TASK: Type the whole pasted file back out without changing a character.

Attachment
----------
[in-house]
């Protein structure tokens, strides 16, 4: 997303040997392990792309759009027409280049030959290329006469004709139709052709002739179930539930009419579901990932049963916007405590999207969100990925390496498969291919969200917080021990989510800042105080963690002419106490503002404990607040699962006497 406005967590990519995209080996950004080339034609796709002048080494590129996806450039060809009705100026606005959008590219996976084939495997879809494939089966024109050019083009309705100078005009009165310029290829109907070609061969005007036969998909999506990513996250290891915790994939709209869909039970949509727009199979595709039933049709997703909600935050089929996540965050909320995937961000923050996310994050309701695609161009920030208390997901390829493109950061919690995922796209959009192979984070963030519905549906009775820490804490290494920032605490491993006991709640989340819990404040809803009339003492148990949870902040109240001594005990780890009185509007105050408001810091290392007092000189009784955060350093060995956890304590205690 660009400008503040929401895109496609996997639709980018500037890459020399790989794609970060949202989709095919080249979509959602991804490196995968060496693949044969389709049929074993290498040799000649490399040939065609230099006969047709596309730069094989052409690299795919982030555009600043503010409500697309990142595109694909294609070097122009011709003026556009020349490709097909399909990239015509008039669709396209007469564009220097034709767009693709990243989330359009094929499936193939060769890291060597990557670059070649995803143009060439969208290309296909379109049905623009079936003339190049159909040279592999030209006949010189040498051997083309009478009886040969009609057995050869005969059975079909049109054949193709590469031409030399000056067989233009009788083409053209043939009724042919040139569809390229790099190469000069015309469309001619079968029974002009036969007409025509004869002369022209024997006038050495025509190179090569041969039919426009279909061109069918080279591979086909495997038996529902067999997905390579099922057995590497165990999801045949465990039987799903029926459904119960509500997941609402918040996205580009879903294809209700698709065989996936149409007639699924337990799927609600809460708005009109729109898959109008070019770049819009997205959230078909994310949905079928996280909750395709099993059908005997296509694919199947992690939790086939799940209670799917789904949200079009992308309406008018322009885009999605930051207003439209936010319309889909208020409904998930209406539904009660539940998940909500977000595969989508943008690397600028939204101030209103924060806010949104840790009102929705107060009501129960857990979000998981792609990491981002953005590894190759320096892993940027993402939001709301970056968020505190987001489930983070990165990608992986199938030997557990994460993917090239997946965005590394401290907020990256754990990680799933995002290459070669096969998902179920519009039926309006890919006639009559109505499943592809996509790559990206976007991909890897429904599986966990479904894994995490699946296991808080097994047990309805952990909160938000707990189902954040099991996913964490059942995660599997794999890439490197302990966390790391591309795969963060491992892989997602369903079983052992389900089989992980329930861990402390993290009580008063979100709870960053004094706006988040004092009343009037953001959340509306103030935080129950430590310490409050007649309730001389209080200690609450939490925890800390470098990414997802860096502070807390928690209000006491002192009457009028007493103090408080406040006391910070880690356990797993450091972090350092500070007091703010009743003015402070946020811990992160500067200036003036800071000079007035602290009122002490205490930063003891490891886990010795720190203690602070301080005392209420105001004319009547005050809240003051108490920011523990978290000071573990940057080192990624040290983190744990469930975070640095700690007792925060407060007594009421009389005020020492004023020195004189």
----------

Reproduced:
[in-house]
């Protein structure tokens, strides 16, 4: 997303040997392990792309759009027409280049030959290329006469004709139709052709002739179930539930009419579901990932049963916007405590999207969100990925390496498969291919969200917080021990989510800042105080963690002419106490503002404990607040699962006497 406005967590990519995209080996950004080339034609796709002048080494590129996806450039060809009705100026606005959008590219996976084939495997879809494939089966024109050019083009309705100078005009009165310029290829109907070609061969005007036969998909999506990513996250290891915790994939709209869909039970949509727009199979595709039933049709997703909600935050089929996540965050909320995937961000923050996310994050309701695609161009920030208390997901390829493109950061919690995922796209959009192979984070963030519905549906009775820490804490290494920032605490491993006991709640989340819990404040809803009339003492148990949870902040109240001594005990780890009185509007105050408001810091290392007092000189009784955060350093060995956890304590205690 660009400008503040929401895109496609996997639709980018500037890459020399790989794609970060949202989709095919080249979509959602991804490196995968060496693949044969389709049929074993290498040799000649490399040939065609230099006969047709596309730069094989052409690299795919982030555009600043503010409500697309990142595109694909294609070097122009011709003026556009020349490709097909399909990239015509008039669709396209007469564009220097034709767009693709990243989330359009094929499936193939060769890291060597990557670059070649995803143009060439969208290309296909379109049905623009079936003339190049159909040279592999030209006949010189040498051997083309009478009886040969009609057995050869005969059975079909049109054949193709590469031409030399000056067989233009009788083409053209043939009724042919040139569809390229790099190469000069015309469309001619079968029974002009036969007409025509004869002369022209024997006038050495025509190179090569041969039919426009279909061109069918080279591979086909495997038996529902067999997905390579099922057995590497165990999801045949465990039987799903029926459904119960509500997941609402918040996205580009879903294809209700698709065989996936149409007639699924337990799927609600809460708005009109729109898959109008070019770049819009997205959230078909994310949905079928996280909750395709099993059908005997296509694919199947992690939790086939799940209670799917789904949200079009992308309406008018322009885009999605930051207003439209936010319309889909208020409904998930209406539904009660539940998940909500977000595969989508943008690397600028939204101030209103924060806010949104840790009102929705107060009501129960857990979000998981792609990491981002953005590894190759320096892993940027993402939001709301970056968020505190987001489930983070990165990608992986199938030997557990994460993917090239997946965005590394401290907020990256754990990680799933995002290459070669096969998902179920519009039926309006890919006639009559109505499943592809996509790559990206976007991909890897429904599986966990479904894994995490699946296991808080097994047990309805952990909160938000707990189902954040099991996913964490059942995660599997794999890439490197302990966390790391591309795969963060491992892989997602369903079983052992389900089989992980329930861990402390993290009580008063979100709870960053004094706006988040004092009343009037953001959340509306103030935080129950430590310490409050007649309730001389209080200690609450939490925890800390470098990414997802860096502070807390928690209000006491002192009457009028007493103090408080406040006391910070880690356990797993450091972090350092500070007091703010009743003015402070946020811990992160500067200036003036800071000079007035602290009122002490205490930063003891490891886990010795720190203690602070301080005392209420105001004319009547005050809240003051108490920011523990978290000071573990940057080192990624040290983190744990469930975070640095700690007792925060407060007594009421009389005020020492004023020195004189």